We are running 2 domain controllers in 2 separate offices connected via a VPN tunnel. Each of them is running a local DNS server. And we have 3 public DNS servers in our data center.
First, you want to verify AD replication using replmon from the Windows Server Resource Kit or Admin Tools.
Local DNS Server Properties and Configuration
Interfaces tab – Listen on All IP addresses
Forwarders tab – All other DNS domains is selected but select 3 public DNS to forward below
Advanced tab – check the following: BIND secondaries, Enable round robin, Enable netmask ordering, Secure cache against solution, Enable automatic scavenging of stale records every 1 day; Name checking – Multibyte (UTF8), Load zone data on startup – From Active Directory and registry
Root Hints – if you use forwarders, root hints doesn’t matter
Event Logging – log all events
Create Forward Lookup and Reverse Lookup Zones
You can set a particular DNS server to be the Start of Authority for each zone.  Right click the SOA entry within each zone.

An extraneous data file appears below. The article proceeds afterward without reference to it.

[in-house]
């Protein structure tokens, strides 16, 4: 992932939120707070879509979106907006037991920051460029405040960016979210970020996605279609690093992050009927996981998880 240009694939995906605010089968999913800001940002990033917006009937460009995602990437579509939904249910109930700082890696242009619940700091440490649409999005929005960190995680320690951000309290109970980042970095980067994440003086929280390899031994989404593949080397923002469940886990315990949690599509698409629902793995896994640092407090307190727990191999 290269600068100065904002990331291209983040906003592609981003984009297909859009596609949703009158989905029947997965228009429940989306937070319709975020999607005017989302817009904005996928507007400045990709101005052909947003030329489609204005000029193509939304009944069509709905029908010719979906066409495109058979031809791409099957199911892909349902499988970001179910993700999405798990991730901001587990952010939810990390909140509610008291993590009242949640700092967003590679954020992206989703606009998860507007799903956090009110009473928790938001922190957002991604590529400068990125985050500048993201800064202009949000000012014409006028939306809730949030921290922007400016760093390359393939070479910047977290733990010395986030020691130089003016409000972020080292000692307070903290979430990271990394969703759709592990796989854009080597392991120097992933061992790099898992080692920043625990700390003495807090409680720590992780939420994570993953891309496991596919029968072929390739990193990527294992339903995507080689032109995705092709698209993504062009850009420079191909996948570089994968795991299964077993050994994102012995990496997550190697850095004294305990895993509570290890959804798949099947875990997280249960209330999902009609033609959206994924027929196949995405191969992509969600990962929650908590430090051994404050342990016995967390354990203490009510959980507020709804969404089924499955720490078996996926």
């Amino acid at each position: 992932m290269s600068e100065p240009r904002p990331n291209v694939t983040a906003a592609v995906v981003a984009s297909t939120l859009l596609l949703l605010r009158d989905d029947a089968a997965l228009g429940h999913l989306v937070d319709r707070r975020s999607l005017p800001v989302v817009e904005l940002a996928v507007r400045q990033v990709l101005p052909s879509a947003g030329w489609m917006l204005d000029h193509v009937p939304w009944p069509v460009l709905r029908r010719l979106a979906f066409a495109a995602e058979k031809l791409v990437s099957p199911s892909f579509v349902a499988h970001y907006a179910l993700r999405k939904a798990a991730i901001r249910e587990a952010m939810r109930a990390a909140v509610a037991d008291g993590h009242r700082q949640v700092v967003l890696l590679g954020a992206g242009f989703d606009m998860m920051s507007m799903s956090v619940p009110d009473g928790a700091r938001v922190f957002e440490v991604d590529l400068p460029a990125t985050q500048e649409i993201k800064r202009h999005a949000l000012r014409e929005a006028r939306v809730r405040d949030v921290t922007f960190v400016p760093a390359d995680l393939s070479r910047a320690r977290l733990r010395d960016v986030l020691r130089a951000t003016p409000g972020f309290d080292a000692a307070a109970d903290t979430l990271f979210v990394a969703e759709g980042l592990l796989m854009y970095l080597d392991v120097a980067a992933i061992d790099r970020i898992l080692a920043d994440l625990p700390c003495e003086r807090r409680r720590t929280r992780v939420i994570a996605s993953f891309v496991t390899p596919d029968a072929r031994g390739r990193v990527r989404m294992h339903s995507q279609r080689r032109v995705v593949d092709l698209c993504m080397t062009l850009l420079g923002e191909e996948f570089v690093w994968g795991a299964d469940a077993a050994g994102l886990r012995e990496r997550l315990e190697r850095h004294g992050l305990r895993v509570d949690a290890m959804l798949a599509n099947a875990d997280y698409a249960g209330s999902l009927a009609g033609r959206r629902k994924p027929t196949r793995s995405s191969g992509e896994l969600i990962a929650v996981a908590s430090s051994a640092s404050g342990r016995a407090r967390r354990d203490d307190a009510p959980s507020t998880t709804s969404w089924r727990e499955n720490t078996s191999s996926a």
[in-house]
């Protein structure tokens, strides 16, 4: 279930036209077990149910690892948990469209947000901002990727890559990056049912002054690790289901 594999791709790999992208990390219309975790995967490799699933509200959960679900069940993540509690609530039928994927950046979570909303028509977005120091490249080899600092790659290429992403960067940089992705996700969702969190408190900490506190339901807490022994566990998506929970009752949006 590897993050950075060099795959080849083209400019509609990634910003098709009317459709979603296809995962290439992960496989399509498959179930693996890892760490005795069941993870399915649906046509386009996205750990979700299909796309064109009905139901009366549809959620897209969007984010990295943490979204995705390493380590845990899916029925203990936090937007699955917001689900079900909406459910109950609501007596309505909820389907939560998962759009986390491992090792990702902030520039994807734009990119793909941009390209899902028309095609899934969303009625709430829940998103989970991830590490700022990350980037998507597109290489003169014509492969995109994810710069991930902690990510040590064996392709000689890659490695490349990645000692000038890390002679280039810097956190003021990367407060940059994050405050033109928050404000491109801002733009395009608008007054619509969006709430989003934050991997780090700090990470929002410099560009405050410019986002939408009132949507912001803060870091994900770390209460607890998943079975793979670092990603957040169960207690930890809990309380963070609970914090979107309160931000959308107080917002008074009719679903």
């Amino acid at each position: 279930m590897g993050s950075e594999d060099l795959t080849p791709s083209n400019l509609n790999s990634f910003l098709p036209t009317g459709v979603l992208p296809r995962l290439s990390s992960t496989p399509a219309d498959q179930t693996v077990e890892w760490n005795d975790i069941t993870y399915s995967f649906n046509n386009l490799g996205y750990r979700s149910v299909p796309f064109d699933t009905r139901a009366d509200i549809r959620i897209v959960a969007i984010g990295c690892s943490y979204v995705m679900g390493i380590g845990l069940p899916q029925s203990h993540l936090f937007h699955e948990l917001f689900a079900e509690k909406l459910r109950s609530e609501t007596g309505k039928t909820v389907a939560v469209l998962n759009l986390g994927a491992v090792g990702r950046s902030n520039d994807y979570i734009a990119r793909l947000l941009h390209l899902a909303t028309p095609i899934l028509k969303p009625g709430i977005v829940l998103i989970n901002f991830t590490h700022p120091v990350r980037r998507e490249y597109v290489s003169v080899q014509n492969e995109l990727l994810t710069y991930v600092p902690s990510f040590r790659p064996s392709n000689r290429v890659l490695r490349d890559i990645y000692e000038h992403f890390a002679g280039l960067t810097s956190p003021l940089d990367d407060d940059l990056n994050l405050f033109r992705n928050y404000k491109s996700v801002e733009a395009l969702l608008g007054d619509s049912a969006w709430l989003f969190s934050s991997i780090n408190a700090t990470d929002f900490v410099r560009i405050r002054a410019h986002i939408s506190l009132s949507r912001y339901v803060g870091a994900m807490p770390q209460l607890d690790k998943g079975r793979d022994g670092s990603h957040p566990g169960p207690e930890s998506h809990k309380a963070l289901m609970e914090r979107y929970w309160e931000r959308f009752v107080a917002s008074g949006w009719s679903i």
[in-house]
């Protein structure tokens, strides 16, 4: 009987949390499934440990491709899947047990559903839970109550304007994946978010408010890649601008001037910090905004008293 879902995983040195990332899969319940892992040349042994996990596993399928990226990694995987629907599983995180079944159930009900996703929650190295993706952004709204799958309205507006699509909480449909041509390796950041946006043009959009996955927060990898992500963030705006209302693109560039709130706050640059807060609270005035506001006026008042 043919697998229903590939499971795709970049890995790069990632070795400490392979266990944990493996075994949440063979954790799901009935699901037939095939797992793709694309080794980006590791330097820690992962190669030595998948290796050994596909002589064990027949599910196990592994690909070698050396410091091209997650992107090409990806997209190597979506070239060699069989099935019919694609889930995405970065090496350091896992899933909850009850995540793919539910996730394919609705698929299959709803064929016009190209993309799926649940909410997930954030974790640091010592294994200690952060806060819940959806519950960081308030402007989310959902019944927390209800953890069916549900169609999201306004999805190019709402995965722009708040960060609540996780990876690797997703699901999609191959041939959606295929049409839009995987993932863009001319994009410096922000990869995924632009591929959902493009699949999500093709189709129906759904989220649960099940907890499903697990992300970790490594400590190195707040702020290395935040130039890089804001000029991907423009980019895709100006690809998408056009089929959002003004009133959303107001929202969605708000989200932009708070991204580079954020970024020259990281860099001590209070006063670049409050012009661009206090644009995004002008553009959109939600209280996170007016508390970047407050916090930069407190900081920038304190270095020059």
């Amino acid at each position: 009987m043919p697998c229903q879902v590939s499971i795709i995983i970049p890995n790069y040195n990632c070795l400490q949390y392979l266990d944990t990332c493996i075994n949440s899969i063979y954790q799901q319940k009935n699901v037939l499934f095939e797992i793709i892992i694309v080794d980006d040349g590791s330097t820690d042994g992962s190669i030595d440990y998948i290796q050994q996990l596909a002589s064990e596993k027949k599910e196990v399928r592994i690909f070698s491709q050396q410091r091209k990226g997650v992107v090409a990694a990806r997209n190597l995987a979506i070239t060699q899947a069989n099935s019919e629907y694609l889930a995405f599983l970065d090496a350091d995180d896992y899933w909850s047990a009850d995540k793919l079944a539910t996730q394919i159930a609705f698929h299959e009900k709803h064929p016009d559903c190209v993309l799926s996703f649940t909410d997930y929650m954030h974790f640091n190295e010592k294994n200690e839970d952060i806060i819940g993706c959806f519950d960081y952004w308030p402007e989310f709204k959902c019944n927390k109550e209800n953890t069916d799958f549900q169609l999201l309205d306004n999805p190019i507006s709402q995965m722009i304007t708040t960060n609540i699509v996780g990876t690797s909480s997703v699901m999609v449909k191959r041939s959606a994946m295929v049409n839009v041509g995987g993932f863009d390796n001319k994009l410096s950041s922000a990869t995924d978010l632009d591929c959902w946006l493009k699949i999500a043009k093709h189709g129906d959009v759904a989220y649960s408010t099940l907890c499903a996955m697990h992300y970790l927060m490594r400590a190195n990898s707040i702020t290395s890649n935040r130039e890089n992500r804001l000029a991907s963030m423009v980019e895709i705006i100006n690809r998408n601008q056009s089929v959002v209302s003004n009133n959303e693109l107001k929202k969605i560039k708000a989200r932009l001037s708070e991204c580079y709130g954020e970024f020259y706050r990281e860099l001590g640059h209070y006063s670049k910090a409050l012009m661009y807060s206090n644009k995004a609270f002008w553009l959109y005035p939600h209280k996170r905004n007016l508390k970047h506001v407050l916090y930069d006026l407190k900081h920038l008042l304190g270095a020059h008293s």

SOA tab – if replication is working, all domain controllers should have the same serial number; Refresh interval – 15 min, Retry interval – 10 min, Expires after 1 day, TTL 1 hour
General tab – Status – verify that it is running, Type – Active Directory-Integrated, Replication – All DNS servers in the AD domain, Dynamic updates – Secure only
Name Servers tab – list all local DNS servers
Zone transfers tab – Allow zone transfers Only to servers listed on the Name Servers tab
To troubleshoot "A referral was returned from the server" or other DNS errors, set up a separate primary DNS server on another machine that is not connected to Active Directory and point the problematic web appplication (i.e. Microsoft CRM Server) to that DNS server. You can keep this primary DNS server on its own island to keep it clean, or you can convert it later on to a secondard DNS server so that it can receive DNS zone updates from the domain controller.